This is a high-level ticket to kick off a discussion regarding what I believe is an important need for the Spring Data REST framework.
This is mostly autobiographical, just because I've had enough relevant experience over the past few years that I think/hope the perspective will be valuable.
I've built three REST APIs for three different corporate clients over the past few years. The first one was a custom build (Spring Web MVC + Hibernate), but the second and third started out as Spring Data REST implementations (more on that in a bit). In each case, the API users explicitly considered and rejected what I'll call "one-deep" endpoint schemas of the sort that Spring Data REST produces. What I mean here is that the top-level resource includes its simple properties directly, but exposes its exported/managed associations as links, with no inlining option besides the heavyweight option of simply implementing custom endpoints.
FWIW, I don't myself care for one-deep schemas, because they're driven more by the desire to keep the API framework simple (simple rules, simple implementation) than they are by the app-specific use cases. For example, when getting a single resource by ID, it's very common to want a deep view of the data, and it's a minor annoyance to have to make repeated calls to get associations that probably fall on the 80% side of the 80/20 rule. A more important case is where we want to load collection data. Here we really want to avoid the dilemma between n+1 queries on the one hand and a bunch of client-side stitching together of bulk query data on the other. With collection data we can often still identify associations that are probably desired with the original call, even if it's again an 80/20 judgment call.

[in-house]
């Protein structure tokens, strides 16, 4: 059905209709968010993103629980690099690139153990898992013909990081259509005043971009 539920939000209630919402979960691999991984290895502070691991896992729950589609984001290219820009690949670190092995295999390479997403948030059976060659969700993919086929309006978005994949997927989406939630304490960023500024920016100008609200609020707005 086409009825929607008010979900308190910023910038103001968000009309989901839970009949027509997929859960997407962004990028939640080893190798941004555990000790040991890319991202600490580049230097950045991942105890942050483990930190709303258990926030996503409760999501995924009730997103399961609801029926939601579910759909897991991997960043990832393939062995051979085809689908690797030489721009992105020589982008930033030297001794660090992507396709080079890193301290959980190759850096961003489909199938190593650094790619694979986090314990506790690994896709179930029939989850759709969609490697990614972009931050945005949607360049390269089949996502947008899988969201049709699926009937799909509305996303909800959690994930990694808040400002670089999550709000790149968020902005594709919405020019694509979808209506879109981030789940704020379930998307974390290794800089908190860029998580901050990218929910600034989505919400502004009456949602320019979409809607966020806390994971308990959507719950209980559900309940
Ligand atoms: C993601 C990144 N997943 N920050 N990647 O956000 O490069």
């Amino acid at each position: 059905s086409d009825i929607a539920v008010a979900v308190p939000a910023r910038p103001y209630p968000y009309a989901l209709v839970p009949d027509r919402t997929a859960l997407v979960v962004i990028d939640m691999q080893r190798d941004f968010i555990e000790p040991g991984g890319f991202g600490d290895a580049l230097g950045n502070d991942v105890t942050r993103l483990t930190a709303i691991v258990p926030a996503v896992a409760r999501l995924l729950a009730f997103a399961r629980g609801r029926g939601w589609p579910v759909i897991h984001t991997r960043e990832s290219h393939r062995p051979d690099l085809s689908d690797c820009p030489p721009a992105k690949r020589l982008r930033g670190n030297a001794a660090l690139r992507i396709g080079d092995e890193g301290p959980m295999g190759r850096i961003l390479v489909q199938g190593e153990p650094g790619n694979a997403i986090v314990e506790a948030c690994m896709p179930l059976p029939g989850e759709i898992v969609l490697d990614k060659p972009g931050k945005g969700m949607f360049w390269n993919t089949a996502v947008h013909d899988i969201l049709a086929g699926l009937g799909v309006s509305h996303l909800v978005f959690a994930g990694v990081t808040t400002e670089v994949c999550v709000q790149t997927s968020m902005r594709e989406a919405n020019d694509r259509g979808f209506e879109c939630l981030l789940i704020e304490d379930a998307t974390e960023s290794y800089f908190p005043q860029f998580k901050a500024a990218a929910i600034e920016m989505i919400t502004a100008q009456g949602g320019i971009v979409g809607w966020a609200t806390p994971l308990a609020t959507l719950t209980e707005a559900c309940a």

Anyway, in all three of the cases that I mentioned above the users expressed a lack of enthusiasm about the one-deep approach. They were a captive audience, so they would have had to suck it up if I said "that's just how the framework works." But I wanted to delight them, not tell them that they had to accept something that I myself rejected. The result for the second and third APIs I mentioned above was that I ended up abandoning SDR itself. I kept Spring Data Commons (e.g. PersistentEntity, Repositories and the various repo base interfaces), Spring Data JPA and Spring HATEOAS, but effectively rebuilt a subset of SDR (including CRUD controller, property controller, search controller, PersistentEntityResource, etc.) in such a way that I could control resource inlining on a per use case basis.
While it's usually possible to come up with client workarounds (batch query stuff, cache it, assemble everything client side), that's often a tough sell, and ultimately the framework should help us build REST APIs that our users love rather than tolerate. There's nothing un-RESTful about resource inlining, so my suggestion is that SDR start exploring ways to move in this direction.
I have ideas on the technical approach, but as this is already long enough, I'll give others the chance to weigh in on the basic concept before offering technical suggestions.